How Elie' Wiesel's 'Night' Shaped My Thinking

Elie Weisel has died, at 87 years old, years and years after living through one of the darkest periods in human history. He leaves behind a work that has changed many people's understanding of the Holocaust and of tragedy, and that will continue to leave a mark on people for years to come.

It's hard to understand the scope of tragedy when you're little. You know the word, you know it means something terrible to someone, but if we're lucky, it's not about us. Not personally. Not yet, at least. I was nine years old on 9/11, and even then I knew something terrible had happened, but I couldn't grab hold of it. I couldn’t grasp or even begin to know the how and the why behind something like that occurring. Big, world-shaking tragedies are like that for kids.

Growing up, I learned about the Holocaust. I knew what it was. I knew it was awful, and I knew that Hitler was one of the most despicable people of all time. But, for much of my young life, it was something we learned about in history class. It was incredibly sad, but it felt like something that happened so long and far away ago, it seemed almost impossible. Another world, somewhere else. History books are like that, though. Dry and one-sided. The facts, not the feelings.

We leave the feelings to books and literature. We look to English teachers to give us the human side of history; of life.

In eighth grade, we read Elie Wiesel's Night . A class assignment, just another book on a list, or so I thought. At the start, I know at 13 years old, that I was probably just grateful that it was short. I would have more time to read what I wanted. I never would have dreamed that a book as slim as Night would hold so much power. So much humanity and sorrow. So much suffering. I had known about the Holocaust. But I did not know what it felt like for a teenager who lived through it until I read Elie Wiesel's work of non-fiction.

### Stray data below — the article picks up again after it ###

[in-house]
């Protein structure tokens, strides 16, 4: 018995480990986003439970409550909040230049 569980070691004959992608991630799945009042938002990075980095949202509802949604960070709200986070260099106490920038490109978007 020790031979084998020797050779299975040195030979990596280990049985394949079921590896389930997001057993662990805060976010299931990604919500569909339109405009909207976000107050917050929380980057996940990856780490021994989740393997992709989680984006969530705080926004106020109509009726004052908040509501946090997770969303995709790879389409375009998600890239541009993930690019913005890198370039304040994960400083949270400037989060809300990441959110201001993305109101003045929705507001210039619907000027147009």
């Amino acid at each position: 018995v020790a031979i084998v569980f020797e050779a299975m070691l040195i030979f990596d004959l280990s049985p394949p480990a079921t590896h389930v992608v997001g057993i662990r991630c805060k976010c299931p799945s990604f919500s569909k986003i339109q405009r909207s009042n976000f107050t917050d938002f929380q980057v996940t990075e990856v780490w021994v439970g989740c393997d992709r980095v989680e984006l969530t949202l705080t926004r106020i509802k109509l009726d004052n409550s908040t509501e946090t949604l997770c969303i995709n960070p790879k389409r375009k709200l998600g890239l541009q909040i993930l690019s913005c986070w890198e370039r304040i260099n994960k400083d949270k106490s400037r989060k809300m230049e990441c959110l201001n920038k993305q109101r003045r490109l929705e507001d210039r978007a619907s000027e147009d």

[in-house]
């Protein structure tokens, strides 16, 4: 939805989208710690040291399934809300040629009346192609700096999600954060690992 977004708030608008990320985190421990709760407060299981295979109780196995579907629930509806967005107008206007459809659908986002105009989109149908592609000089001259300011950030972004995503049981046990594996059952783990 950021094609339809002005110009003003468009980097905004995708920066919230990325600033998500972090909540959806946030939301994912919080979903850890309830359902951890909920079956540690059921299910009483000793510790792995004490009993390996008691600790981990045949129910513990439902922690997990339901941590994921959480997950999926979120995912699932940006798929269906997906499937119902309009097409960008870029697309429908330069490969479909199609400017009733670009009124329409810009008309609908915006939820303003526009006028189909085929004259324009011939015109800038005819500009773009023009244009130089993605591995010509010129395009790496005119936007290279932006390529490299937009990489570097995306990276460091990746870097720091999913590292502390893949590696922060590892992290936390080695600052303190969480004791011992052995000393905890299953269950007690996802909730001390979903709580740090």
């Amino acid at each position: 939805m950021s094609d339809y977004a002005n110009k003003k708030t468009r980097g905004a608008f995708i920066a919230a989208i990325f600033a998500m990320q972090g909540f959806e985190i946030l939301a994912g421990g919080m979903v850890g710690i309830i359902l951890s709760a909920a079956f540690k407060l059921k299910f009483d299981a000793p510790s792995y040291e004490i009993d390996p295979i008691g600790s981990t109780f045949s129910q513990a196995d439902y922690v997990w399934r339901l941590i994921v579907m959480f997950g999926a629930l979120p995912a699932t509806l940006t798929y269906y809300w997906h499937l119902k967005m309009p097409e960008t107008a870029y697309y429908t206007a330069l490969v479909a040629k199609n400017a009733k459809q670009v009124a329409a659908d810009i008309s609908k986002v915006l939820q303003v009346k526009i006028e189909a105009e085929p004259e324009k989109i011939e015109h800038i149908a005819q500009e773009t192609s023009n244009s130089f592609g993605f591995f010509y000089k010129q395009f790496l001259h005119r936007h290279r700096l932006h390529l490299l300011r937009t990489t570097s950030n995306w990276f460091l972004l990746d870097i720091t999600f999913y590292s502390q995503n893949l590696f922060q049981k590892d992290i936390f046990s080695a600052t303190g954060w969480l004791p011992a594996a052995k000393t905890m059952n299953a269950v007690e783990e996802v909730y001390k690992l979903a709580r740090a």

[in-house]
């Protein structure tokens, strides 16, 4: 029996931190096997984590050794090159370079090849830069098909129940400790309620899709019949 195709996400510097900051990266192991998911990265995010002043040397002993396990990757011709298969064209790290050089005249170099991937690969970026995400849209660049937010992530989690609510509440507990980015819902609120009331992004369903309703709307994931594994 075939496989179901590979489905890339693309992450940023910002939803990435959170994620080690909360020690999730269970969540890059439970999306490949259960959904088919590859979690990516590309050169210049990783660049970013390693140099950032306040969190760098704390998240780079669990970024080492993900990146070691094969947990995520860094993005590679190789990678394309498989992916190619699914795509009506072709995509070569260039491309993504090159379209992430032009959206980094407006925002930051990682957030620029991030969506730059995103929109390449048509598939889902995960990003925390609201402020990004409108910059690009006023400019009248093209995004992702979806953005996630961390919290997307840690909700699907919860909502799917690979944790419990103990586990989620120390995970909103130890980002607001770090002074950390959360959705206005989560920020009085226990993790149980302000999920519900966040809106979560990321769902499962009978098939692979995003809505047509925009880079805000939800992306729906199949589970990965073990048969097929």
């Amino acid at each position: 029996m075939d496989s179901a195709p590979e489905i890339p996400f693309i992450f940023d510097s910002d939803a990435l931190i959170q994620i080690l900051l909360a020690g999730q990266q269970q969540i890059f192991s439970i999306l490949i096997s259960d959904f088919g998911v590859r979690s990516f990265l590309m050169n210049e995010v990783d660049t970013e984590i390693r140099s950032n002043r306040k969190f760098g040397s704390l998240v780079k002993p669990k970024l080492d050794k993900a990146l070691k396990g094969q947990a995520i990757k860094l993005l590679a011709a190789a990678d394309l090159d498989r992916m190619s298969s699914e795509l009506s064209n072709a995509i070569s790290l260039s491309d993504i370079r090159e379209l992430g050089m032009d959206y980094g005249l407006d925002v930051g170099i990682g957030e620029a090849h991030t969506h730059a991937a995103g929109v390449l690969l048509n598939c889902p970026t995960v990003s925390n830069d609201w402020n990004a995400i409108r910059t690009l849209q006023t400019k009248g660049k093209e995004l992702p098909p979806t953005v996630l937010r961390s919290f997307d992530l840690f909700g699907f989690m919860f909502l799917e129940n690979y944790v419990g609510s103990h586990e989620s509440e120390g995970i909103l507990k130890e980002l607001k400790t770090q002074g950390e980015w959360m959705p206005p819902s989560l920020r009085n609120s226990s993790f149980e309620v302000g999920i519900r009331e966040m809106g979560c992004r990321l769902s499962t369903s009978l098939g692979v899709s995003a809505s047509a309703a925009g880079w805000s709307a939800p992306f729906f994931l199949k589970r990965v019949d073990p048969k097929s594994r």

Night was painful to read. It was so human, and so full of reality, that I found it hard to believe that we were not just allowed to read it at school, but assigned to read it. How could someone so young have lived through so much? I was used to only reading books like Number the Stars, about the Holocaust, nothing like this. As we read, we discussed. We felt, and we learned, and we experienced the human side of a tragedy, and I felt myself knowing, for once, what tragedy means. What suffering really is.

“Never shall I forget that night, the first night in camp, which has turned my life into one long night, seven times cursed and seven times sealed....Never shall I forget those moments which murdered my God and my soul and turned my dreams to dust. Never shall I forget these things, even if I am condemned to live as long as God Himself. Never.”

But, I did not just learn what it meant to suffer. I learned that it's possible to suffer and come out on the other side, having lost everything, and still manage to change the world. To write something that is big enough inside that it will stay with people long after they've closed the book. Elie Wiesel is still changing the world.

It's a hard thing to teach kids of just 12 and 13 about something as momentous and universally heartbreaking as the Holocaust. I admire teachers like mine who can do so in such a way to make us remember, years later at 24, how I felt when I read that book. The lessons held inside it about people, life, suffering, and love.

If there's just one thing that has stuck with and shaped me, maybe more than any Night, and there are many, it would be this quote from his Nobel Peace Prize acceptance speech:

“Human suffering anywhere concerns men and women everywhere.”

Image: Wikimedia Commons